Monday, May 29, 2017

Treatment Options for Thalassemia Major



Before chronic transfusions are initiated, the diagnosis of Beta-thalassemia should be confirmed and the parents counseled about this lifelong therapy. Initiating transfusion and chelation therapy can be difficult for parents to face early in their child’s life.

If there is the possibility of a bone marrow transplant, the blood should be negative for cytomegalovirus and irradiated.

Blood Transfusion therapy:
Transfusion therapy promotes general health and well-being and avoids the consequences of ineffective erythropoiesis. A transfusion program generally requires monthly transfusions, with the pretransfusion hemoglobin level >9.5 and <10.5 g/dL. In patients with cardiac disease, higher pretransfusion hemoglobin levels may be beneficial. Some blood centers have donor programs that pair donors and recipients, decreasing the exposure to multiple red cell antigens.

Transfusional hemosiderosis causes many of the complications of thalassemia major. Accurate assessment of excessive iron stores is essential to optimal therapy. The serum ferritin level is useful in assessing iron balance trends, but does not accurately predict quantitative iron stores. Undertreatment or overtreatment of presumed excessive iron stores can occur when a patient is managed based on the serum ferritin level alone.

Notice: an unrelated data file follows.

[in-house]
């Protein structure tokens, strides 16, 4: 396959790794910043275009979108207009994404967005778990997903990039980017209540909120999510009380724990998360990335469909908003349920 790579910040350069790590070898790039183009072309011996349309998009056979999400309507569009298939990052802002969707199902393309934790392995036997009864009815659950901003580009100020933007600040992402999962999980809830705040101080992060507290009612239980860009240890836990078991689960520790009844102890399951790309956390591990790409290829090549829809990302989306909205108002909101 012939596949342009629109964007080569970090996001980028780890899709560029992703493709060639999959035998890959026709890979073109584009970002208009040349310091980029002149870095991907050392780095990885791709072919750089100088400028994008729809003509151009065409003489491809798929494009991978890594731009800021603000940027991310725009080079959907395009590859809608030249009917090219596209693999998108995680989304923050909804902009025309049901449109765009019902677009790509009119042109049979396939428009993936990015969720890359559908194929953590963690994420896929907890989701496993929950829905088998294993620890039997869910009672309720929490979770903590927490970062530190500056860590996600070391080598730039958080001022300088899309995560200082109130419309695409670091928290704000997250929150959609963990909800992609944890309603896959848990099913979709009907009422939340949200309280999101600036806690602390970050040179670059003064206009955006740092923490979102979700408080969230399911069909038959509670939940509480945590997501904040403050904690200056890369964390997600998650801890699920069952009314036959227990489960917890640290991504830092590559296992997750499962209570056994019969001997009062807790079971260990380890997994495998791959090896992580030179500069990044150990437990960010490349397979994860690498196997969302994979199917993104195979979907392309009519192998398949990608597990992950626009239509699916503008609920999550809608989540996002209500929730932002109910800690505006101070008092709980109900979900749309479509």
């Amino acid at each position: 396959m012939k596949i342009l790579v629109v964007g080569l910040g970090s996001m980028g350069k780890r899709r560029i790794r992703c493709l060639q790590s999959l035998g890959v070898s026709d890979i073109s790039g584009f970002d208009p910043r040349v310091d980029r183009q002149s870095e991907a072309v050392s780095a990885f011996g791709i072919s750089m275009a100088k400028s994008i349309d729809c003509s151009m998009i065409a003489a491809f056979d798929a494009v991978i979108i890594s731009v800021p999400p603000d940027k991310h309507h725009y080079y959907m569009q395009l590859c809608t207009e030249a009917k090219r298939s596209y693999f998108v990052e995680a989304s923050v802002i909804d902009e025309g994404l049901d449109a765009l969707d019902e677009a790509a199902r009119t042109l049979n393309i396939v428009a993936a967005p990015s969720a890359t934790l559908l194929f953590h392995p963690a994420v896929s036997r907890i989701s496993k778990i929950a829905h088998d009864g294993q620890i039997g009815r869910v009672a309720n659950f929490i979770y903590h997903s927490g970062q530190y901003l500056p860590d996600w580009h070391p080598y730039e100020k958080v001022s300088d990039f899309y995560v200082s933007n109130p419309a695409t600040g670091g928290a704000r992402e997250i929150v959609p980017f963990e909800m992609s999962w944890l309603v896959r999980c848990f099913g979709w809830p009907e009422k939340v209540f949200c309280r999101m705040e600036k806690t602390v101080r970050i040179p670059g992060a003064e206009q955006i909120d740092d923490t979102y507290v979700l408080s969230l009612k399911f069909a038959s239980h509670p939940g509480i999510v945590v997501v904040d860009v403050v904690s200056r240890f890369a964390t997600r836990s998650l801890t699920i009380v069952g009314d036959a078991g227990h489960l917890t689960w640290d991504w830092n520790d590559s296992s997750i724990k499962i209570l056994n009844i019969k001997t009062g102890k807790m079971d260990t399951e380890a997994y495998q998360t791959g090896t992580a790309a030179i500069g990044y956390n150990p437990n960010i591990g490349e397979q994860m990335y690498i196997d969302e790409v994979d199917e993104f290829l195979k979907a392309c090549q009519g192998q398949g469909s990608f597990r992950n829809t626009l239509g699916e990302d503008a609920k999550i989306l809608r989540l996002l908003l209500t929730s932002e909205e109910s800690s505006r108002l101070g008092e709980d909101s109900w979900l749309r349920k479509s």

Iron Chelation:Transfusional hemosiderosis can be prevented by the use of deferoxamine (Desferal). Deferoxamine chelates iron and some other divalent cations, allowing their excretion in urine and stool. Deferoxamine is given subcutaneously over 10–12 hr, 5–6 days a week. Side effects include ototoxicity with high-frequency hearing loss, retinal changes, and bone dysplasia with truncal shortening. The number of hours deferoxamine is used daily is more important than the daily dose.

Deferiprone is a new iron chelator approved by the U.S. Food and Drug Administration for children >2 yr of age. Deferiprone may not be as effective as deferoxamine in total body iron chelation, but may be more effective in removing cardiac iron. Side effects include neutropenia, and weekly blood counts are needed.

Bone marrow transplantation:Bone marrow transplantation has cured >1,000 patients who have thalassemia major. Most success has been in children younger than 15 yr of age without excessive iron stores and hepatomegaly who have HLA-matched siblings. All children who have an HLA-matched sibling should be offered the option of bone marrow transplantation.

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